The Medicine of Garlic Gardening

The Medicine of Garlic Gardening

It’s time to plant garlic. Approximately. This crop is oh-so forgiving.

Do you know how easy it is to grow your own garlic? Mine grows about 2 inches away from the cement of my front stoop, amongst a mini-rose and some coral bell plants. No veggie garden, no fencing, no special soil or unique conditions. Just a few inches of dirt, lots of sun, and regular water.

And here’s my favorite part: a few years ago I bought a big expensive head of organic purple ‘elephant garlic’ from the grocery store. I ate most of it, but decided to stick 2 cloves of it in the aforementioned dirt. I happened to do that in the fall. The rest is history. Every summer I pull two enormous, plump, purple heads of this special garlic out of my little front porch garden. They hang to dry for a couple weeks in the garden office (my counselling office). Every fall I put two little cloves of it back in the dirt. Rinse the dirt from fingernails and repeat!

Choosing to work with a resilient and forgiving plant ally such as garlic can be immensely therapeutic. Not only is garlic literally medicine (it is highly nutritious, boosts immune function, can reduce blood pressure and lower cholesterol, is a potent antioxidant which may help to prevent dementia, and can help to detoxify heavy metals in the body), but gardening with it brings another form of medicine…

Growing garlic teaches us to notice and work with the changing seasons. Our ‘fruit’ is hiding beneath the soil so we must learn to listen to the plant in order to know when to harvest. We will notice the intense heat of summer, the abundance of bees and butterflies, and we’ll watch her green spike leaves start to turn brown and die away. Another and another, browning and sagging. It’s time to dig her up, dust her off, and give her some air for a couple weeks. We’ll need to remember to go get her if she’s hanging in a potting shed or carport. We’ll snip off the plant stalk and the roots. Suddenly plant becomes food! Then, we’ll notice the days getting shorter, the nights cooler. The geese are yelling overhead. It’s time to break off a couple cloves of that treasure we unearthed and put them back in the dirt. I love that slightly unsettling feeling of putting food in the ground instead of in my mouth… suddenly food becomes plant again. Many months later, after the snow has come and gone, we’ll see her leaves emerging and growing up. As the season is warming and the baby birds are all leaving their nests we’ll notice her growing a slender flower stalk that begins upside-down and slowly curls upward toward the sky. Are you looking forward to enjoying that flower? You might not like what comes next.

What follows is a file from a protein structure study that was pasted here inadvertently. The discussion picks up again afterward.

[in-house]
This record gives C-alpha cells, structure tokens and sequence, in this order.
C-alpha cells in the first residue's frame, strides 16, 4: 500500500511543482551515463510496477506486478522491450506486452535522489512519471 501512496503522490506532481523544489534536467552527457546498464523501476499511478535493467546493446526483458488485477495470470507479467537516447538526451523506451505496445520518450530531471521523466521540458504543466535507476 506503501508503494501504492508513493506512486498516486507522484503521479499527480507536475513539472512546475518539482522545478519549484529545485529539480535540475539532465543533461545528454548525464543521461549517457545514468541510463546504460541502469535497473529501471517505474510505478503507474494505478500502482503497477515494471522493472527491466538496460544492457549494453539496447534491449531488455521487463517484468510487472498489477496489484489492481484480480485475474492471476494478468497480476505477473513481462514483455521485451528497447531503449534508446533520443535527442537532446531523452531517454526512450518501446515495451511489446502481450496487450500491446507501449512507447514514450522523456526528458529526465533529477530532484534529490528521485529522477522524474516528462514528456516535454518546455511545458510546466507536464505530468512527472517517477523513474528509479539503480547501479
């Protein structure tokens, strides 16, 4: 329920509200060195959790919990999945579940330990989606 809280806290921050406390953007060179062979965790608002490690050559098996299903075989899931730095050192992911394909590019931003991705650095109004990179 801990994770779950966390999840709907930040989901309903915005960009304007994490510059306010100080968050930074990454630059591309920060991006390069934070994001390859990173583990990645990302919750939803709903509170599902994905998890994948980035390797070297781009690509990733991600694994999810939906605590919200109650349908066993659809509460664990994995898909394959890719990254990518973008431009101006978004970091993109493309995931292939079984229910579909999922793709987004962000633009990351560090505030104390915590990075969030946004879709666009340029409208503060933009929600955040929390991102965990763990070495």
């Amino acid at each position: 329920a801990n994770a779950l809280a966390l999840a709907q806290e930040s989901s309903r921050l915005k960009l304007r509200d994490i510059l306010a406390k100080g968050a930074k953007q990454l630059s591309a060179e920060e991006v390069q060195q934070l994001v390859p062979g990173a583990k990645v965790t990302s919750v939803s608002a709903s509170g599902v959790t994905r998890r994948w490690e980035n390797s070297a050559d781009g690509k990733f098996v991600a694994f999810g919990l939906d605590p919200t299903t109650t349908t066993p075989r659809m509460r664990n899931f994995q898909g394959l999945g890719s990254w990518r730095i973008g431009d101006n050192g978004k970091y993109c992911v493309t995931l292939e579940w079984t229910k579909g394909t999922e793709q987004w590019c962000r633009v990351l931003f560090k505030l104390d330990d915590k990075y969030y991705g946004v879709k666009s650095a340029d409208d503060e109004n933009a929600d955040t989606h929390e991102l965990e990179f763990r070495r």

Growing garlic for eating (and medicine) demands sacrifice. We must sacrifice the big beautiful spiked flower (we’ll never even get to see it) if we want to harvest a nice plump head of garlic. Left to her own devices the plant would put all her energy into creating that flower, attracting bees to pollinate, and reproducing. The bulb would be a skinny, depleted little thing if we allowed her to make a flower. So we trim that curious curling bud (called a ‘scape’) before it develops and ask her to devote her energy to the bulb instead. The good news is we can eat the scape too.